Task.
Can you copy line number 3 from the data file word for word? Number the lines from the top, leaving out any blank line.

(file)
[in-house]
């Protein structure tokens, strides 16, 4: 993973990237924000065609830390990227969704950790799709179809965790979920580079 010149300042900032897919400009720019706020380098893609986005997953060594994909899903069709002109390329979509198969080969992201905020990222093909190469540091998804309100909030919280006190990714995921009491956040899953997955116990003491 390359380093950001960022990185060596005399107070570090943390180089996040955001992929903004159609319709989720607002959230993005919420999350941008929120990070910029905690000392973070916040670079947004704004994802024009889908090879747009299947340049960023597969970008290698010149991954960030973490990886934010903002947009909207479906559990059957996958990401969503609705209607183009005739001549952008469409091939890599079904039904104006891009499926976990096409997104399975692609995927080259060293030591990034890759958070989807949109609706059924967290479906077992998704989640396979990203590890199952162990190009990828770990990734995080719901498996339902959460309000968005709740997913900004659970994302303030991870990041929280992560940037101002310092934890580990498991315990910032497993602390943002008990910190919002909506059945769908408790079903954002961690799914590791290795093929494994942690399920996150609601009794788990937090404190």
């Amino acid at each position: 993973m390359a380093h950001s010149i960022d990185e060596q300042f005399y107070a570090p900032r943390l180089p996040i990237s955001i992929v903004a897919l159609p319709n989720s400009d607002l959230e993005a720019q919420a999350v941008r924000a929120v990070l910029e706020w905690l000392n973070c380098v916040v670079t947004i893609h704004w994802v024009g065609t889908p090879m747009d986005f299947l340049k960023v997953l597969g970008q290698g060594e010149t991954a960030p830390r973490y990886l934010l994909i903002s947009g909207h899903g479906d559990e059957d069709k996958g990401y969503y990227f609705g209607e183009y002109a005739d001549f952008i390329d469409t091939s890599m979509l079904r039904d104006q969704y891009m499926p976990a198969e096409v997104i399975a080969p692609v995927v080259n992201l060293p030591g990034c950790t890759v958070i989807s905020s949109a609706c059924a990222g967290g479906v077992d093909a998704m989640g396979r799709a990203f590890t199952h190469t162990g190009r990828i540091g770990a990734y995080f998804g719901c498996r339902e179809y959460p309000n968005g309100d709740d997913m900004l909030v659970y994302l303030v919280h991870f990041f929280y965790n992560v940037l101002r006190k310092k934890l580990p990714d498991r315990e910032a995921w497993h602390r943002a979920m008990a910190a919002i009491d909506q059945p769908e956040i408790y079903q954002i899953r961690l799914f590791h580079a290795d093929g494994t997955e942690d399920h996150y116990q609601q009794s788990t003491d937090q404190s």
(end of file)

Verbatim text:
């Amino acid at each position: 993973m390359a380093h950001s010149i960022d990185e060596q300042f005399y107070a570090p900032r943390l180089p996040i990237s955001i992929v903004a897919l159609p319709n989720s400009d607002l959230e993005a720019q919420a999350v941008r924000a929120v990070l910029e706020w905690l000392n973070c380098v916040v670079t947004i893609h704004w994802v024009g065609t889908p090879m747009d986005f299947l340049k960023v997953l597969g970008q290698g060594e010149t991954a960030p830390r973490y990886l934010l994909i903002s947009g909207h899903g479906d559990e059957d069709k996958g990401y969503y990227f609705g209607e183009y002109a005739d001549f952008i390329d469409t091939s890599m979509l079904r039904d104006q969704y891009m499926p976990a198969e096409v997104i399975a080969p692609v995927v080259n992201l060293p030591g990034c950790t890759v958070i989807s905020s949109a609706c059924a990222g967290g479906v077992d093909a998704m989640g396979r799709a990203f590890t199952h190469t162990g190009r990828i540091g770990a990734y995080f998804g719901c498996r339902e179809y959460p309000n968005g309100d709740d997913m900004l909030v659970y994302l303030v919280h991870f990041f929280y965790n992560v940037l101002r006190k310092k934890l580990p990714d498991r315990e910032a995921w497993h602390r943002a979920m008990a910190a919002i009491d909506q059945p769908e956040i408790y079903q954002i899953r961690l799914f590791h580079a290795d093929g494994t997955e942690d399920h996150y116990q609601q009794s788990t003491d937090q404190s």